Puzzle Quest was one of the surprise hits of 2007. It's combination of a popular casual puzzle game with RPG elements proved to be an addictive formula for casual and hardcore gamers alike. D3Publisher was showing off the sequel at PAX East, and there's been quite a few improvements made to the original, including a better overall graphics style, some new challenges, and a brand-new loot system akin to Diablo and other dungeon crawlers.
The first thing that stands out with Puzzle Quest 2 is the graphics. Compared with its predecessor, the sequel has a look and feel that's even more stylized and crisp. Characters on-screen and the environments are a bit more cartoon-y in nature than they were in Puzzle Quest, but the transition pieces and movies are where a lot of the style is evident. From stained glass windows to pictures that look more like a concept art for another game, its readily evident that D3 has
As far as the gameplay, Puzzle Quest 2 has moved away from the "move about a map and fight random battles" style, to a model that's "move about a dungeon and fight random battles." Although, with that dungeon crawler mechanic, comes a new loot system that includes rare and epic pieces of equipment that your character can wear. These items will give your character additional stats and power boosts, and they also have more of an impact in the puzzle gem battles this time around. The gold and XP gems have been removed from the game (these are now awarded after a battle only) and in their place is a new type of mana (purple) and a gem that resembles a fist, which allows you attack the enemy with whatever weapon you have equipped. Attacking with a weapon brings with it a chance to deal a critical hit, the chance of which can be increased with character abilities.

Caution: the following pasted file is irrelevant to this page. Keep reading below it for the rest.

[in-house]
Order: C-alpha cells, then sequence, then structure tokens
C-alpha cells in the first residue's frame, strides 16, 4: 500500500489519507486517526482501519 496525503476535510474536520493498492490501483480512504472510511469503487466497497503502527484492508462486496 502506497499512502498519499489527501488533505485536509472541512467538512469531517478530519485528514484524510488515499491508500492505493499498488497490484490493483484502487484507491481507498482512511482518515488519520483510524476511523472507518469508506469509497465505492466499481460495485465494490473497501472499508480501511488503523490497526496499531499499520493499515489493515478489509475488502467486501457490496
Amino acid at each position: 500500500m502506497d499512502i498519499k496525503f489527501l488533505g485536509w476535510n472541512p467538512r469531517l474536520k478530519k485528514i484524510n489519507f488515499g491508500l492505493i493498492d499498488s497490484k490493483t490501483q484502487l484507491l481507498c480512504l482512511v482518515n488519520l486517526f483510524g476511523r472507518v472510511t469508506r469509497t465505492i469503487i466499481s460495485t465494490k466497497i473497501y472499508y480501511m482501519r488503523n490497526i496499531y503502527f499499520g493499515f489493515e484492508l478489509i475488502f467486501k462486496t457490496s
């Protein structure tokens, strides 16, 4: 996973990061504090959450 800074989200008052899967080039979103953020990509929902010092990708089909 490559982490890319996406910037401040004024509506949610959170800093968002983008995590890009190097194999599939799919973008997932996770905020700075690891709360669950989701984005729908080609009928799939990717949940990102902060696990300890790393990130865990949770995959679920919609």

Perhaps the most interesting change between Puzzle Quest and the sequel has been the inclusion of challenge boards and mini-game type challenges. In the demo we saw, one of the NPCs tasked us with putting out a fire. Instead of lining up skull gems and gaining mana to use your special abilities, lining up blue gems reduced the fire's "hit points," while lining up red gems increased the fire's health and caused damage to you. Later in the game, players will encounter boards where certain areas are "dead zones" that prohibits players from lining up gems within them.
Puzzle Quest 2 is initially slated for release on the DS and XBLA, with versions on other platforms to be announced later. While the game will not feature any co-op modes, it certainly proved to be one of the more surprising games here at PAX East.